dissertations, conference proceedings) relevant to a particular issue, area of research, or theory, providing a description, summary, and critical evaluation of each work.The purpose is to offer an overview of significant literature published on a topic that critically analyzes a segment of a published body of knowledge through summary, classification, and comparison of prior research studies, reviews of literature, and theoretical articles.
dissertations, conference proceedings) relevant to a particular issue, area of research, or theory, providing a description, summary, and critical evaluation of each work.The purpose is to offer an overview of significant literature published on a topic that critically analyzes a segment of a published body of knowledge through summary, classification, and comparison of prior research studies, reviews of literature, and theoretical articles.Tags: What Goes In The Introduction Of A Research PaperEssay On Autobiography Of A NotebookWriting My DissertationProblem Solving Strategies MathWar Poetry Essay QuestionsShort Essay About Money Can'T Buy Happiness9/11 Report Comic BookEssays On Accrual AccountingTransition Words For An Essay
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Its online, all-in-one-solution will make writing a literature review easier than ever. Define or identify the general topic, issue, or area of concern, thus providing an appropriate context for reviewing the literature.2.
Point out overall trends in what has been published about the topic; or conflicts in theory, methodology, evidence, and conclusions; or gaps in research and scholarship; or a single problem or new perspective of immediate interest.3.
Establish the writer's reason (point of view) for reviewing the literature; explain the criteria to be used in analyzing and comparing literature and the organization of the review (sequence); and, when necessary, state why certain literature is or is not included (scope). Group research studies and other types of literature (reviews, theoretical articles, case studies, etc.) according to common denominators such as qualitative versus quantitative approaches, conclusions of authors, specific purpose or objective, chronology, etc.2.
primary historical material, case studies, narratives, statistics, recent scientific findings)? Objectivity: Is the author's perspective even-handed or prejudicial?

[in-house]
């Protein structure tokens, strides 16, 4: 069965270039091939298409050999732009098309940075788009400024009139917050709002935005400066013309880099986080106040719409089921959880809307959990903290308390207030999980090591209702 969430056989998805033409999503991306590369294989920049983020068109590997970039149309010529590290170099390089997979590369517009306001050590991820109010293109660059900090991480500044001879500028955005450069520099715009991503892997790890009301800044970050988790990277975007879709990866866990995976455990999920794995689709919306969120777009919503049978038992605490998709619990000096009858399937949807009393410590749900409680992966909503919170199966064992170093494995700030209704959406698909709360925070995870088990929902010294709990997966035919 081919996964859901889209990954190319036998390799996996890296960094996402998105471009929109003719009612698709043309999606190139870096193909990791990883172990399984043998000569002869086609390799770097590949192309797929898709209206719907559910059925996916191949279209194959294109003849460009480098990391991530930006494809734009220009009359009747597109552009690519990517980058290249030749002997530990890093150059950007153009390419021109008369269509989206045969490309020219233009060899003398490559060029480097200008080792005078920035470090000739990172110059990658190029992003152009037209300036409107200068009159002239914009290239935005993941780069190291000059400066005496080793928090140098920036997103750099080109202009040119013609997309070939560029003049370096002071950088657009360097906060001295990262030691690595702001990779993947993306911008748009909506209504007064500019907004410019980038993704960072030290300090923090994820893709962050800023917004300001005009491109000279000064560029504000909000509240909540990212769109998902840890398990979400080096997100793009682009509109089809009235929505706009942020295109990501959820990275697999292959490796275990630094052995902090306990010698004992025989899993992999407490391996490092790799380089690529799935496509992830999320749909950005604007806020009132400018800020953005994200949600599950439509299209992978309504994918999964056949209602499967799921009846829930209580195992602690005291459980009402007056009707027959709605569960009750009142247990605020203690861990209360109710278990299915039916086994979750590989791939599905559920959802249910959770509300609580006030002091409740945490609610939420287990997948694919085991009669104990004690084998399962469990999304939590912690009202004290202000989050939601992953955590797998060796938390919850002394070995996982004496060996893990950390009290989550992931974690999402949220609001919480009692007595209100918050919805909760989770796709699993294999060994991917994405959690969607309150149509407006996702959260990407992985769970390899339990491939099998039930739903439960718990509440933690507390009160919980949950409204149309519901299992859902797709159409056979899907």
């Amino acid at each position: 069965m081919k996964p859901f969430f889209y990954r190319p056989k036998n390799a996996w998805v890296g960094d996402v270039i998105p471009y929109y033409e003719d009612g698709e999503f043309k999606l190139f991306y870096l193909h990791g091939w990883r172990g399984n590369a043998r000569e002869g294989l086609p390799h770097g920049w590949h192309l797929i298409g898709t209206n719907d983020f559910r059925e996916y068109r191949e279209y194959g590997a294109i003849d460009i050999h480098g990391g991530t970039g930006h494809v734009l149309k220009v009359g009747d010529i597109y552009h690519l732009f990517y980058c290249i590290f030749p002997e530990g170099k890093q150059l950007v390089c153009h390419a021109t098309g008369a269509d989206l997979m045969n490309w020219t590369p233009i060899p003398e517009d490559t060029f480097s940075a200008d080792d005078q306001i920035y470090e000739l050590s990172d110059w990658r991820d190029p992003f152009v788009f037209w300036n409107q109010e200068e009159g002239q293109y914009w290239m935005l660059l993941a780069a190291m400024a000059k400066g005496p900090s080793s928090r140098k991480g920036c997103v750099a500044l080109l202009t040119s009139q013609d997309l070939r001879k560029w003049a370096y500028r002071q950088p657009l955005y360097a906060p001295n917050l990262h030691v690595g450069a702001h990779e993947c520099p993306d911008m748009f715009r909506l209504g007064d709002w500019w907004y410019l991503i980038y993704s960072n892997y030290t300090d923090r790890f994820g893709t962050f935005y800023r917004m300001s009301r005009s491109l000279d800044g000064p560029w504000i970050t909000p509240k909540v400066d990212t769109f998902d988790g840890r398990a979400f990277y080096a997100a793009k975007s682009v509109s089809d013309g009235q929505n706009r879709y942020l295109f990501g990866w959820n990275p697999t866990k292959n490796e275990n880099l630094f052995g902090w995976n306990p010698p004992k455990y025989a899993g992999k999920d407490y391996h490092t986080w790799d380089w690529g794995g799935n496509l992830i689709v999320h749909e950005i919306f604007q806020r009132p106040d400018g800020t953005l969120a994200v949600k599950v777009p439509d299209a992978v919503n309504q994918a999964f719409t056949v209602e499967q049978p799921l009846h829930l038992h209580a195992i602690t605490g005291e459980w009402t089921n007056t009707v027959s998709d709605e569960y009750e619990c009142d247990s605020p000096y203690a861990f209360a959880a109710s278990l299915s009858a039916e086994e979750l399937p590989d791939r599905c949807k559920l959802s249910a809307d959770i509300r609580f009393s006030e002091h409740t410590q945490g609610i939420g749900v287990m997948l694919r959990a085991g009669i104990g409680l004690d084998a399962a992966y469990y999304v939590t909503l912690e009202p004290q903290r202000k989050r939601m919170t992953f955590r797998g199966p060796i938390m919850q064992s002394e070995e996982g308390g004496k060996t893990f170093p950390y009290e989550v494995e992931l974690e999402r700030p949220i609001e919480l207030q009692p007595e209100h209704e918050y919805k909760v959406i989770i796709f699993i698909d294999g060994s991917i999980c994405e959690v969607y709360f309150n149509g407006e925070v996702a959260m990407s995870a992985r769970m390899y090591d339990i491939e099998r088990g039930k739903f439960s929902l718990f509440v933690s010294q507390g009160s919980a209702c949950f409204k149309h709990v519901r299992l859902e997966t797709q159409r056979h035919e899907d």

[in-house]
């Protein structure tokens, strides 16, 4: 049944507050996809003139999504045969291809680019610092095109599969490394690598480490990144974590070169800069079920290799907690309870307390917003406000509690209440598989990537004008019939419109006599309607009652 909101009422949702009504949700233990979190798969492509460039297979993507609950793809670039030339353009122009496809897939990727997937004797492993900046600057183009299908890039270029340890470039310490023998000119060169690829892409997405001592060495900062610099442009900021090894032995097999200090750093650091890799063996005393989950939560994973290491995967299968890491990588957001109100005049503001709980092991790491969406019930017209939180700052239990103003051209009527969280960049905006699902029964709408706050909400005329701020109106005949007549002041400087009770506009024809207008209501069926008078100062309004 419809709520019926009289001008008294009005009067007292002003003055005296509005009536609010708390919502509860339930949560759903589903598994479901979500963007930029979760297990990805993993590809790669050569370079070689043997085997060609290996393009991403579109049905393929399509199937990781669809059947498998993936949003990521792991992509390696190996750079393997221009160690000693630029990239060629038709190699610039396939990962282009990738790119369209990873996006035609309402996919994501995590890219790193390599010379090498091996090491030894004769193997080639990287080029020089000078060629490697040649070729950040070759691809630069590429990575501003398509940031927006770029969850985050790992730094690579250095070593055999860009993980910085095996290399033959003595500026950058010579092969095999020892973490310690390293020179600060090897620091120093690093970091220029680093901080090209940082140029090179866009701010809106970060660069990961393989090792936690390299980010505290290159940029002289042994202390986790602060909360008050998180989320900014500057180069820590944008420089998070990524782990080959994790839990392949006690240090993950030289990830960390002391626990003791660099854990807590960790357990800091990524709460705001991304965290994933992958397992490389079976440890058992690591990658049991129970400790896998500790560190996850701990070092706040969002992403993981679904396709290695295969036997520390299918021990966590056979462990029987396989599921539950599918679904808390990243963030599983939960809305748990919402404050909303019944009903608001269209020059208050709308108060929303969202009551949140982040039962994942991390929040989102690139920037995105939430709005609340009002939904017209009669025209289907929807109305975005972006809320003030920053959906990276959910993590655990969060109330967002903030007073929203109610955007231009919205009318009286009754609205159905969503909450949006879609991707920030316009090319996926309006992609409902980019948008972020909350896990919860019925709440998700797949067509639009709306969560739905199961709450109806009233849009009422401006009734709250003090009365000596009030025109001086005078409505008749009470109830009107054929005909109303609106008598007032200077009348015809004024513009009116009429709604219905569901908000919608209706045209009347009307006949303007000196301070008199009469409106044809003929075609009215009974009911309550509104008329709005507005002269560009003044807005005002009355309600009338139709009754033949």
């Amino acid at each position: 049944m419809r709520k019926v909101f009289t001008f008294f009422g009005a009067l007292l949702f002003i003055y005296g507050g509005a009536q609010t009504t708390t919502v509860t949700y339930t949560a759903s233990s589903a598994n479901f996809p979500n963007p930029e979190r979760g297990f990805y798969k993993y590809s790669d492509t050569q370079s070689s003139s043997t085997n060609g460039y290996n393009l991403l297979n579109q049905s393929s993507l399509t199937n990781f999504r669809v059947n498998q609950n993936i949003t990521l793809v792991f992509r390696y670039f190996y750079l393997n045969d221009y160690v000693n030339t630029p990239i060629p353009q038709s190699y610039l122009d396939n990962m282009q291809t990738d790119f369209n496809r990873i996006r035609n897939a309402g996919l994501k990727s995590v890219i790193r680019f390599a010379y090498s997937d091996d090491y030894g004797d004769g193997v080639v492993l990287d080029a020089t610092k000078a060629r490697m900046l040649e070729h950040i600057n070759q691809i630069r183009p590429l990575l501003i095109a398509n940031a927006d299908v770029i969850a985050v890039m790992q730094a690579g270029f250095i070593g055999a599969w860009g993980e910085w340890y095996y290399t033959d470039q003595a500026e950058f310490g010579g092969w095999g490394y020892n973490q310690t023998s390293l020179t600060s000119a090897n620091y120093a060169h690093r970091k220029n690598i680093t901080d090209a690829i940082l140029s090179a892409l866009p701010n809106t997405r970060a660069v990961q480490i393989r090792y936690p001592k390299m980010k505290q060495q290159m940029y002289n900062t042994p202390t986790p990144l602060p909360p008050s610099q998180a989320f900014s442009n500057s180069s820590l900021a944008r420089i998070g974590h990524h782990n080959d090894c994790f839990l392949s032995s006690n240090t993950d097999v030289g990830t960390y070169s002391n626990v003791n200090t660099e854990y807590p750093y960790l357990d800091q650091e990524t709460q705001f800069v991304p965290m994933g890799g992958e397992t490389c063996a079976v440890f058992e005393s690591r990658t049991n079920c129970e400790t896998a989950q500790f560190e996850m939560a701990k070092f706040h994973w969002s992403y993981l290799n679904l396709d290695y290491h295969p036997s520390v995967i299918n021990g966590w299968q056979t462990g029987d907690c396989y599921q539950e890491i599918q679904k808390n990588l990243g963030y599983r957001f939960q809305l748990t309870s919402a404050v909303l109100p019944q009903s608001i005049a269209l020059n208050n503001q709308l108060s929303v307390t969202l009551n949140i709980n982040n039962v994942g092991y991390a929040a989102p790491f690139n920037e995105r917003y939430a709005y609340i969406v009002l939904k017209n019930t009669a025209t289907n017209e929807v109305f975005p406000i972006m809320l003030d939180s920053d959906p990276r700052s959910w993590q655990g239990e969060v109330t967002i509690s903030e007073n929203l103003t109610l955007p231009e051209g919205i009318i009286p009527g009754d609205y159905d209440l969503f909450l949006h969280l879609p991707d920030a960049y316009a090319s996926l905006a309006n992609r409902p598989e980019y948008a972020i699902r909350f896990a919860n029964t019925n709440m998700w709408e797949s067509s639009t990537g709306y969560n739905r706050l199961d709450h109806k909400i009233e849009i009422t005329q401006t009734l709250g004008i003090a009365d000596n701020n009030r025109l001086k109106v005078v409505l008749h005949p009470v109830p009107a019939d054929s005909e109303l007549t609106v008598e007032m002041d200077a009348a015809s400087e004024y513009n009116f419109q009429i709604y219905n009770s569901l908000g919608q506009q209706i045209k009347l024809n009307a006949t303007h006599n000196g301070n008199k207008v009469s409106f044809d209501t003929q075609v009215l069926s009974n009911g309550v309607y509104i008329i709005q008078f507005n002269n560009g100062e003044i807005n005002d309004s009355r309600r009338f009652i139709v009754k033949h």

Is contrary data considered or is certain pertinent information ignored to prove the author's point? Persuasiveness: Which of the author's theses are most/least convincing? Value: Are the author's arguments and conclusions convincing?Evaluate the current "state of the art" for the body of knowledge reviewed, pointing out major methodological flaws or gaps in research, inconsistencies in theory and findings, and areas or issues pertinent to future study.3.Conclude by providing some insight into the relationship between the central topic of the literature review and a larger area of study such as a discipline, a scientific endeavor, or a profession. Open web sources (somebody's home page, as opposed to peer-reviewed online journals or licensed database sites that provide access to scholarly works) are not usually considered reliable sources for academic research and should be used sparingly, if at all, and only after careful research into the sponsors of a site.Sources covered in the review may include scholarly journal articles, books, government reports, Web sites, etc.The literature review provides a description, summary and evaluation of each source.In other words, don't use generally available internet search engines for your literature review.2.Place each work in the context of its contribution to the understanding of the subject under review3.Summarize individual studies or articles with as much or as little detail as each merits according to its comparative importance in the literature, remembering that space (length) denotes significance.In assessing each piece, consideration should be given to:1. Are the author's arguments supported by evidence (e.g.Describe the relationship of each work to the others under consideration4.Identify new ways to interpret, and shed light on, any gaps in previous research5.